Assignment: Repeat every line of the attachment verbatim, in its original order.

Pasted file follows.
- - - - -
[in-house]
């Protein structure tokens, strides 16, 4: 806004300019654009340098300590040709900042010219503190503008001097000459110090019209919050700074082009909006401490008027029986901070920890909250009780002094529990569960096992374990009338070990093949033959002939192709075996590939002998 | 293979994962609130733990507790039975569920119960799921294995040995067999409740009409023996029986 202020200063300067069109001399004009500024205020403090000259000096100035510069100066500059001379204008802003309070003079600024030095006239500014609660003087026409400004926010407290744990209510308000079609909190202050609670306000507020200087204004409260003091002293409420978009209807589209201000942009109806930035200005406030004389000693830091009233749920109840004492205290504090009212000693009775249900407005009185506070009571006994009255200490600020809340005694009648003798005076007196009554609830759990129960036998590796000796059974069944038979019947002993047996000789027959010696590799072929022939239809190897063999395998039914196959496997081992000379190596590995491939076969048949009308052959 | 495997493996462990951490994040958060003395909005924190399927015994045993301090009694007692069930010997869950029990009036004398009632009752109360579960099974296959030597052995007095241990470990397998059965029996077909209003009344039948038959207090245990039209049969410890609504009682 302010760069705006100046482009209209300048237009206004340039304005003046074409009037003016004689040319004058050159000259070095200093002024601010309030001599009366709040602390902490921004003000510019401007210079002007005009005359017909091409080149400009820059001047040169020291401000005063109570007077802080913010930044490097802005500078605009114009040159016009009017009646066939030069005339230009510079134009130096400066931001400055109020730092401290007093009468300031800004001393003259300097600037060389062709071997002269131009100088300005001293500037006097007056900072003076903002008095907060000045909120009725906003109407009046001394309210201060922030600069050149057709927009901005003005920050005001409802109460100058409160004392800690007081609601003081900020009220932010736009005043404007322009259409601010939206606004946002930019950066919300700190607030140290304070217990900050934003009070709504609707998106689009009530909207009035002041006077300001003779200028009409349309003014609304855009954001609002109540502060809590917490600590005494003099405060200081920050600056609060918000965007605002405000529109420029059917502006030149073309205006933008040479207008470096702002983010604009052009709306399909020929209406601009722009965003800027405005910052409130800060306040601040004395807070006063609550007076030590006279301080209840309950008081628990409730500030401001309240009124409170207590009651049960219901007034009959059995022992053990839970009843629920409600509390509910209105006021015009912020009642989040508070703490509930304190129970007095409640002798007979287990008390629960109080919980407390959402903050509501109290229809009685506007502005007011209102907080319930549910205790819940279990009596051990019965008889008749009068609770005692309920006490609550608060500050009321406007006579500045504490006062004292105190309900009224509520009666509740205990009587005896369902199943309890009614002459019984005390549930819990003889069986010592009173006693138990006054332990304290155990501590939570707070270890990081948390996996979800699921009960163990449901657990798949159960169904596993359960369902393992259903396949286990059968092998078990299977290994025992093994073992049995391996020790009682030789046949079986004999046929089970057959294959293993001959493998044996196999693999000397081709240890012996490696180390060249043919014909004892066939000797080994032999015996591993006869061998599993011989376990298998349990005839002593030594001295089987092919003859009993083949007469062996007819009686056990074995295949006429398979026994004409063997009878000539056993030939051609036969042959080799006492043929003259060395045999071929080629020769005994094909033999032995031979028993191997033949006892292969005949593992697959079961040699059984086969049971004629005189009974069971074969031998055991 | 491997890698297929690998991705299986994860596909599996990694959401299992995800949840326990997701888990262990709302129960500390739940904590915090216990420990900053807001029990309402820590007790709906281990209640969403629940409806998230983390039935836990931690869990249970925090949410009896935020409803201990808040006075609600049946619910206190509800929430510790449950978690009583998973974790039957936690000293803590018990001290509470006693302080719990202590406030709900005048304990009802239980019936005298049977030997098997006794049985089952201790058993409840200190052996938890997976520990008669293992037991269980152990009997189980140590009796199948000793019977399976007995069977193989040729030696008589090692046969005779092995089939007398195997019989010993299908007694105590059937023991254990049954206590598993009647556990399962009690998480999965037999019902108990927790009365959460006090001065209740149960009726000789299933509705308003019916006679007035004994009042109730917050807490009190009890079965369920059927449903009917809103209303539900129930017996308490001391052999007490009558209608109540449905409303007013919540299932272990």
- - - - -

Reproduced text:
[in-house]
């Protein structure tokens, strides 16, 4: 806004300019654009340098300590040709900042010219503190503008001097000459110090019209919050700074082009909006401490008027029986901070920890909250009780002094529990569960096992374990009338070990093949033959002939192709075996590939002998 | 293979994962609130733990507790039975569920119960799921294995040995067999409740009409023996029986 202020200063300067069109001399004009500024205020403090000259000096100035510069100066500059001379204008802003309070003079600024030095006239500014609660003087026409400004926010407290744990209510308000079609909190202050609670306000507020200087204004409260003091002293409420978009209807589209201000942009109806930035200005406030004389000693830091009233749920109840004492205290504090009212000693009775249900407005009185506070009571006994009255200490600020809340005694009648003798005076007196009554609830759990129960036998590796000796059974069944038979019947002993047996000789027959010696590799072929022939239809190897063999395998039914196959496997081992000379190596590995491939076969048949009308052959 | 495997493996462990951490994040958060003395909005924190399927015994045993301090009694007692069930010997869950029990009036004398009632009752109360579960099974296959030597052995007095241990470990397998059965029996077909209003009344039948038959207090245990039209049969410890609504009682 302010760069705006100046482009209209300048237009206004340039304005003046074409009037003016004689040319004058050159000259070095200093002024601010309030001599009366709040602390902490921004003000510019401007210079002007005009005359017909091409080149400009820059001047040169020291401000005063109570007077802080913010930044490097802005500078605009114009040159016009009017009646066939030069005339230009510079134009130096400066931001400055109020730092401290007093009468300031800004001393003259300097600037060389062709071997002269131009100088300005001293500037006097007056900072003076903002008095907060000045909120009725906003109407009046001394309210201060922030600069050149057709927009901005003005920050005001409802109460100058409160004392800690007081609601003081900020009220932010736009005043404007322009259409601010939206606004946002930019950066919300700190607030140290304070217990900050934003009070709504609707998106689009009530909207009035002041006077300001003779200028009409349309003014609304855009954001609002109540502060809590917490600590005494003099405060200081920050600056609060918000965007605002405000529109420029059917502006030149073309205006933008040479207008470096702002983010604009052009709306399909020929209406601009722009965003800027405005910052409130800060306040601040004395807070006063609550007076030590006279301080209840309950008081628990409730500030401001309240009124409170207590009651049960219901007034009959059995022992053990839970009843629920409600509390509910209105006021015009912020009642989040508070703490509930304190129970007095409640002798007979287990008390629960109080919980407390959402903050509501109290229809009685506007502005007011209102907080319930549910205790819940279990009596051990019965008889008749009068609770005692309920006490609550608060500050009321406007006579500045504490006062004292105190309900009224509520009666509740205990009587005896369902199943309890009614002459019984005390549930819990003889069986010592009173006693138990006054332990304290155990501590939570707070270890990081948390996996979800699921009960163990449901657990798949159960169904596993359960369902393992259903396949286990059968092998078990299977290994025992093994073992049995391996020790009682030789046949079986004999046929089970057959294959293993001959493998044996196999693999000397081709240890012996490696180390060249043919014909004892066939000797080994032999015996591993006869061998599993011989376990298998349990005839002593030594001295089987092919003859009993083949007469062996007819009686056990074995295949006429398979026994004409063997009878000539056993030939051609036969042959080799006492043929003259060395045999071929080629020769005994094909033999032995031979028993191997033949006892292969005949593992697959079961040699059984086969049971004629005189009974069971074969031998055991 | 491997890698297929690998991705299986994860596909599996990694959401299992995800949840326990997701888990262990709302129960500390739940904590915090216990420990900053807001029990309402820590007790709906281990209640969403629940409806998230983390039935836990931690869990249970925090949410009896935020409803201990808040006075609600049946619910206190509800929430510790449950978690009583998973974790039957936690000293803590018990001290509470006693302080719990202590406030709900005048304990009802239980019936005298049977030997098997006794049985089952201790058993409840200190052996938890997976520990008669293992037991269980152990009997189980140590009796199948000793019977399976007995069977193989040729030696008589090692046969005779092995089939007398195997019989010993299908007694105590059937023991254990049954206590598993009647556990399962009690998480999965037999019902108990927790009365959460006090001065209740149960009726000789299933509705308003019916006679007035004994009042109730917050807490009190009890079965369920059927449903009917809103209303539900129930017996308490001391052999007490009558209608109540449905409303007013919540299932272990």